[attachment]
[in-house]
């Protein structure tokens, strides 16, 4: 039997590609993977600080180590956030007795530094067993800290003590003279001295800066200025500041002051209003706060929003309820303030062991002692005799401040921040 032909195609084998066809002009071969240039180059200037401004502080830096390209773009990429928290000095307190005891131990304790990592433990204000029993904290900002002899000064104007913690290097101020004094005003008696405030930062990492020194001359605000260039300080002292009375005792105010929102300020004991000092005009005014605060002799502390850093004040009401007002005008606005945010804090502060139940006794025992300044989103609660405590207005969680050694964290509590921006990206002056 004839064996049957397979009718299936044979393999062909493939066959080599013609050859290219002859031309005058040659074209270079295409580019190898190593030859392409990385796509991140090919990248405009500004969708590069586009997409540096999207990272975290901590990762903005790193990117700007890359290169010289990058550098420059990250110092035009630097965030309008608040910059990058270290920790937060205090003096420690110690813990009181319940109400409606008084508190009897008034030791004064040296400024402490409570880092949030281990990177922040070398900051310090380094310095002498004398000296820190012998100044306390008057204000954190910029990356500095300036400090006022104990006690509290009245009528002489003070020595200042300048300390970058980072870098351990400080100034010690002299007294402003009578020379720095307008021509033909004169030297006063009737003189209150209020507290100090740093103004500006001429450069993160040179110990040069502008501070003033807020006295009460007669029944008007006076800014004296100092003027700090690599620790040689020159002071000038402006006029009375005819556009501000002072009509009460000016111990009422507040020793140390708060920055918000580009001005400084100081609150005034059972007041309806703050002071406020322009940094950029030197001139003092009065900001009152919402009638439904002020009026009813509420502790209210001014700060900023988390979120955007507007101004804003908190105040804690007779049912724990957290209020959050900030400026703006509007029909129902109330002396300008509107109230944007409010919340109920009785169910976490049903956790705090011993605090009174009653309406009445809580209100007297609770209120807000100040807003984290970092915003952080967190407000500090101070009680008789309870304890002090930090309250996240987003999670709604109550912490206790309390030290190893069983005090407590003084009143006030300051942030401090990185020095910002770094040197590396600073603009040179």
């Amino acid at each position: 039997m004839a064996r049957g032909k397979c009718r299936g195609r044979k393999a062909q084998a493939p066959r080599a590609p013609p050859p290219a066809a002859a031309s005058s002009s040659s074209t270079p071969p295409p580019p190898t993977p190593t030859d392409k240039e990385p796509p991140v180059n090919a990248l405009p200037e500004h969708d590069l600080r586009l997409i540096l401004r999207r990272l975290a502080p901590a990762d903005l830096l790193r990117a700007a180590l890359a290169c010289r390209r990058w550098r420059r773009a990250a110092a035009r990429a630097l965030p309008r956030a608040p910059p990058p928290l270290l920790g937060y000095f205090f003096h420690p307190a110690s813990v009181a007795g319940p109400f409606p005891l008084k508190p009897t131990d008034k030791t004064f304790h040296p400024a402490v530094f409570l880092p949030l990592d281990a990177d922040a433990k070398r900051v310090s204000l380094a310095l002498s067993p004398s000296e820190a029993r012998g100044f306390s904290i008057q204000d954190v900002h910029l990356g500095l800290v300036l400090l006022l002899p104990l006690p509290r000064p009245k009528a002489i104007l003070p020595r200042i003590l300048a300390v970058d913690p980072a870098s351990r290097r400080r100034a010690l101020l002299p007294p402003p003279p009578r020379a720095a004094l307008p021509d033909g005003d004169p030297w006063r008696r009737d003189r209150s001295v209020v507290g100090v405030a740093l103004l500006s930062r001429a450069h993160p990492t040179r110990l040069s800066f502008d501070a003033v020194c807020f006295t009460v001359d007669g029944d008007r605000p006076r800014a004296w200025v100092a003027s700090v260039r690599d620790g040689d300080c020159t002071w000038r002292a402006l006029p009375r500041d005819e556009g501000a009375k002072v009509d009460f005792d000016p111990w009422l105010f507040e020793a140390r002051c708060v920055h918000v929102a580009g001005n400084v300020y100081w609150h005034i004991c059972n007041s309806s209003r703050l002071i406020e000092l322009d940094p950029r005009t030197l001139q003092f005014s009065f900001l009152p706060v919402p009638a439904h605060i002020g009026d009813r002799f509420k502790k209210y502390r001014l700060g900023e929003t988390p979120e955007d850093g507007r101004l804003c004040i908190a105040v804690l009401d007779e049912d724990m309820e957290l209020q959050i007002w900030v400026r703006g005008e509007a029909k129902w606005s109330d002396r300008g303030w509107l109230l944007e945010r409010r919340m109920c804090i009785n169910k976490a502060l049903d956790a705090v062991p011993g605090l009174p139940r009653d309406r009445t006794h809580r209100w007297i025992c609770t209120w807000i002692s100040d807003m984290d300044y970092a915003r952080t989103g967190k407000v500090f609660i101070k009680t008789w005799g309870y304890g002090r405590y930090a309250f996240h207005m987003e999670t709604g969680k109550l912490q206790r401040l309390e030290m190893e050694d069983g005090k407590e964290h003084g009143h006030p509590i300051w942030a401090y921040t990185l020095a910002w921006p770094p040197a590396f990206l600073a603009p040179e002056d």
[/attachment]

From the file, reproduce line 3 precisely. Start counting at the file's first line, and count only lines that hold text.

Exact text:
């Amino acid at each position: 039997m004839a064996r049957g032909k397979c009718r299936g195609r044979k393999a062909q084998a493939p066959r080599a590609p013609p050859p290219a066809a002859a031309s005058s002009s040659s074209t270079p071969p295409p580019p190898t993977p190593t030859d392409k240039e990385p796509p991140v180059n090919a990248l405009p200037e500004h969708d590069l600080r586009l997409i540096l401004r999207r990272l975290a502080p901590a990762d903005l830096l790193r990117a700007a180590l890359a290169c010289r390209r990058w550098r420059r773009a990250a110092a035009r990429a630097l965030p309008r956030a608040p910059p990058p928290l270290l920790g937060y000095f205090f003096h420690p307190a110690s813990v009181a007795g319940p109400f409606p005891l008084k508190p009897t131990d008034k030791t004064f304790h040296p400024a402490v530094f409570l880092p949030l990592d281990a990177d922040a433990k070398r900051v310090s204000l380094a310095l002498s067993p004398s000296e820190a029993r012998g100044f306390s904290i008057q204000d954190v900002h910029l990356g500095l800290v300036l400090l006022l002899p104990l006690p509290r000064p009245k009528a002489i104007l003070p020595r200042i003590l300048a300390v970058d913690p980072a870098s351990r290097r400080r100034a010690l101020l002299p007294p402003p003279p009578r020379a720095a004094l307008p021509d033909g005003d004169p030297w006063r008696r009737d003189r209150s001295v209020v507290g100090v405030a740093l103004l500006s930062r001429a450069h993160p990492t040179r110990l040069s800066f502008d501070a003033v020194c807020f006295t009460v001359d007669g029944d008007r605000p006076r800014a004296w200025v100092a003027s700090v260039r690599d620790g040689d300080c020159t002071w000038r002292a402006l006029p009375r500041d005819e556009g501000a009375k002072v009509d009460f005792d000016p111990w009422l105010f507040e020793a140390r002051c708060v920055h918000v929102a580009g001005n400084v300020y100081w609150h005034i004991c059972n007041s309806s209003r703050l002071i406020e000092l322009d940094p950029r005009t030197l001139q003092f005014s009065f900001l009152p706060v919402p009638a439904h605060i002020g009026d009813r002799f509420k502790k209210y502390r001014l700060g900023e929003t988390p979120e955007d850093g507007r101004l804003c004040i908190a105040v804690l009401d007779e049912d724990m309820e957290l209020q959050i007002w900030v400026r703006g005008e509007a029909k129902w606005s109330d002396r300008g303030w509107l109230l944007e945010r409010r919340m109920c804090i009785n169910k976490a502060l049903d956790a705090v062991p011993g605090l009174p139940r009653d309406r009445t006794h809580r209100w007297i025992c609770t209120w807000i002692s100040d807003m984290d300044y970092a915003r952080t989103g967190k407000v500090f609660i101070k009680t008789w005799g309870y304890g002090r405590y930090a309250f996240h207005m987003e999670t709604g969680k109550l912490q206790r401040l309390e030290m190893e050694d069983g005090k407590e964290h003084g009143h006030p509590i300051w942030a401090y921040t990185l020095a910002w921006p770094p040197a590396f990206l600073a603009p040179e002056d």